Vignyana Kathegalu

The Accelerating Expanding Universe: Dark Matter, Dark Energy, And Einstein's Cosmological Constan

Speaker: Professor Bharat Ratra (Kansas State University, USA)

Date and time
Bangalore International Centre Auditorium


Dark energy is the leading candidate for the mechanism that is responsible for causing the cosmological expansion to accelerate. Bharat Ratra will describe the astronomical data which persuade cosmologists that (as yet undetected) dark energy and dark matter are by far the main components of the energy budget of the universe at the present time. He will review how these observations have led to the development of a quantitative "standard" model of cosmology that describes the evolution of the universe from an early epoch of inflation to the complex hierarchy of structure seen today. In this non-technical talk, he will also discuss the basic physics, and the history of ideas, on which this model is based.


Bharat Ratra, distinguished professor of physics, works in the areas of cosmology and astroparticle physics. He researches the structure and evolution of the universe. Two of his current principal interests are developing models for the large-scale matter and radiation distributions in the universe and testing these models by comparing predictions to observational data.

In 1988, Ratra and Jim Peebles proposed the first dynamical dark energy model. Dark energy is the leading candidate for the mechanism that is responsible for causing cosmological expansion to accelerate. The discovery that cosmological expansion is accelerating is one of the most significant scientific discoveries of the last quarter of a century.

Ratra has mentored 15 graduate students, five postdoctoral fellows and three visiting faculty members. Ratra's research has appeared in 148 scholarly publications, which have been cited more than 20,000 times in scientific literature. In the last five years he has given more than 100 invited presentations at conferences, workshops, national laboratories, academic institutions and public settings around the world.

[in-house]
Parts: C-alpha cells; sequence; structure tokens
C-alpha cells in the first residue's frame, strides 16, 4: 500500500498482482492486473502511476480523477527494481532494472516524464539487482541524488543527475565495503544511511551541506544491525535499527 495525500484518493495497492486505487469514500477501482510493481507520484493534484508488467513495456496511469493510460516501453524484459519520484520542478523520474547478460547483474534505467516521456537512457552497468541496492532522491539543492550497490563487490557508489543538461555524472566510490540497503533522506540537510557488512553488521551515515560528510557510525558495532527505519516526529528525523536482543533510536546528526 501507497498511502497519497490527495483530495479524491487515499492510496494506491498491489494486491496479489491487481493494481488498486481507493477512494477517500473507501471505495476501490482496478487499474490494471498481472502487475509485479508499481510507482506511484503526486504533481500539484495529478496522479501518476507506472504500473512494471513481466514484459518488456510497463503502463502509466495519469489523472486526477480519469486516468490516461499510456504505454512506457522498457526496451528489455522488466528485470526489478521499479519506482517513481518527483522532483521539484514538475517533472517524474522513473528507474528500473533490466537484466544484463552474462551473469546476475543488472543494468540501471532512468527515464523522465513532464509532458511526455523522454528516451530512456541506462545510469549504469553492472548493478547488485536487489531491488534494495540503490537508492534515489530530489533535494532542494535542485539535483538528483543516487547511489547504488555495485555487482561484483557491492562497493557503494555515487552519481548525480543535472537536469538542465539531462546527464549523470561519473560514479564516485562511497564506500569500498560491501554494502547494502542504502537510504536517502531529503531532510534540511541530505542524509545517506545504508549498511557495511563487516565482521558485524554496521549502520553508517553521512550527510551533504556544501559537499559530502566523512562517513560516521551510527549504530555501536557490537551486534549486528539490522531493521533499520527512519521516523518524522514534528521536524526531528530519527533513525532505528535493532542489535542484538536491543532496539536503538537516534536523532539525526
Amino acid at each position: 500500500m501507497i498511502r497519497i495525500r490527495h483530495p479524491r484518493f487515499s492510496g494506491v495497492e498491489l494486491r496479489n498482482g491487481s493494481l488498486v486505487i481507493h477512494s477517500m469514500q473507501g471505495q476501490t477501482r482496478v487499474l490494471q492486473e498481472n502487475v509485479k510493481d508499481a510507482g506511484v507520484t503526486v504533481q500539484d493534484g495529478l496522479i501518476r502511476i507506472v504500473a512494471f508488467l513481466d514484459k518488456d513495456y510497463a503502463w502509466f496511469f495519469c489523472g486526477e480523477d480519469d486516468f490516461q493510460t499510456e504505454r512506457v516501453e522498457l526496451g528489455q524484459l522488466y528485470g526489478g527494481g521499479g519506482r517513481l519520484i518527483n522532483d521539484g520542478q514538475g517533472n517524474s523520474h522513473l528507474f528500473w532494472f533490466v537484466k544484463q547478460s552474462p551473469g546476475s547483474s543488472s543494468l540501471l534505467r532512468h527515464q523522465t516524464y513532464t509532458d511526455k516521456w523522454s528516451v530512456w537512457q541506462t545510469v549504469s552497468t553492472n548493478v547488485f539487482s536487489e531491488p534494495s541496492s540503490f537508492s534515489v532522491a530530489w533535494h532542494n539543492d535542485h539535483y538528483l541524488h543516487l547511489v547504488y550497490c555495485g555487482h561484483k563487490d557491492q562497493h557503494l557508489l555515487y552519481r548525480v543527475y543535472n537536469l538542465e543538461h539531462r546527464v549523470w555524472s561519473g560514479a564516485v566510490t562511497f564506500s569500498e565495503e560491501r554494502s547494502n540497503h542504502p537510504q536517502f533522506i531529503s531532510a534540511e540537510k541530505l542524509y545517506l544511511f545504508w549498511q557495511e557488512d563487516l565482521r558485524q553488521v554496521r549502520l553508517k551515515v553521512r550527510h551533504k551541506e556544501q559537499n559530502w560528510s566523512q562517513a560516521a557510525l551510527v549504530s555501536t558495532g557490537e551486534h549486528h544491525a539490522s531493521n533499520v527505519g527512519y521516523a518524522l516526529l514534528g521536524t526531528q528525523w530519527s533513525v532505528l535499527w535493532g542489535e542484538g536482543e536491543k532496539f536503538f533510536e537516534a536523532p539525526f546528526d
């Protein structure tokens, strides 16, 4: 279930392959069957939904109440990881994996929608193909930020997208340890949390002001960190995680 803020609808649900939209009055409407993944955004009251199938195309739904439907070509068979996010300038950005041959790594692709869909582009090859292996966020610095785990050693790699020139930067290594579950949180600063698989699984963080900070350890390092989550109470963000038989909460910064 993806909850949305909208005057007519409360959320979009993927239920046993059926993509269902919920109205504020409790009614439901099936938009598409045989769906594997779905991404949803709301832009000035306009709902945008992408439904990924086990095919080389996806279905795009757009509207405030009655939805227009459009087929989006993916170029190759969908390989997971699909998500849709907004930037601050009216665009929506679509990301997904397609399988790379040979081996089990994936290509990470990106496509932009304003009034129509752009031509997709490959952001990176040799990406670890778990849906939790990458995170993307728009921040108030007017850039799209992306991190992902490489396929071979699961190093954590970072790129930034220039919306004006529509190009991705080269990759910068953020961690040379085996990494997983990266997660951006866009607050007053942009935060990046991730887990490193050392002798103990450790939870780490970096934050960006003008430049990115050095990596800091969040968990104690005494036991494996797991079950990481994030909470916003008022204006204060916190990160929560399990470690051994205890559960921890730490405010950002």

Ratra has received more than $14 million in individual and collaborative grants, largely from the Department of Energy and the National Science Foundation. Ratra was a National Science Foundation CAREER award winner in 1999. He was named a fellow of the American Physical Society in 2002, a fellow of the American Association for the Advancement of Science in 2005, and a fellow of the American Astronomical Society in 2023. He received the 2012-2013 Commerce Bank Distinguished Graduate Faculty Award at Kansas State University. He was awarded the 2017 Olin Petefish Award in Basic Sciences. In 2020 he received the Kansas Science Communication Initiative (KSCI) Science Communication Award.

Ratra is a founding member of the North Central Kansas Astronomical Society and of the Kansas State University Center for the Understanding of Origins. He also is actively involved in various other science outreach efforts, including the National Science Foundation QuarkNet program for Kansas (and some Arkansas and Missouri) high school science teachers, as well as outreach efforts with various Manhattan-Ogden USD 383 elementary, middle and high school science teachers and schools.

Ratra joined Kansas State University in 1996 as an assistant professor of physics. He was a postdoctoral fellow at Princeton University, the California Institute of Technology and the Massachusetts Institute of Technology. Ratra earned a doctorate in physics from Stanford University and a master's degree from the Indian Institute of Technology in New Delhi.